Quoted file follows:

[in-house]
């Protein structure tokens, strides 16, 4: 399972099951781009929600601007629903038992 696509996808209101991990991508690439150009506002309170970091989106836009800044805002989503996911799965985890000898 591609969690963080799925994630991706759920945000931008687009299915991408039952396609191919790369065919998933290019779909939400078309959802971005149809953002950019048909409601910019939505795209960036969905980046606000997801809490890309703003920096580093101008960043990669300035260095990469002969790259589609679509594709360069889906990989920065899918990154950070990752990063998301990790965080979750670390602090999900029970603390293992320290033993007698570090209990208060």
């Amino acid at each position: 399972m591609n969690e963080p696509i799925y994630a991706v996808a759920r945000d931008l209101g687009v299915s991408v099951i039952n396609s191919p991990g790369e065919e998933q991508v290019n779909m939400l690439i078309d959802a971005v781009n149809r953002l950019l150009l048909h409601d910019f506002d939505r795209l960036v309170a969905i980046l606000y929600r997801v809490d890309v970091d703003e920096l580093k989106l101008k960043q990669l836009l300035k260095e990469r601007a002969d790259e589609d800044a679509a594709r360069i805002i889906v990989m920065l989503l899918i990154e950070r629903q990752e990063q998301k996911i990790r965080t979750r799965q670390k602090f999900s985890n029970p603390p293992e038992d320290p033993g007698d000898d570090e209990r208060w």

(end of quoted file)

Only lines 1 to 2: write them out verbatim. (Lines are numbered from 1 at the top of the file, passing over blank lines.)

[in-house]
């Protein structure tokens, strides 16, 4: 399972099951781009929600601007629903038992 696509996808209101991990991508690439150009506002309170970091989106836009800044805002989503996911799965985890000898 591609969690963080799925994630991706759920945000931008687009299915991408039952396609191919790369065919998933290019779909939400078309959802971005149809953002950019048909409601910019939505795209960036969905980046606000997801809490890309703003920096580093101008960043990669300035260095990469002969790259589609679509594709360069889906990989920065899918990154950070990752990063998301990790965080979750670390602090999900029970603390293992320290033993007698570090209990208060």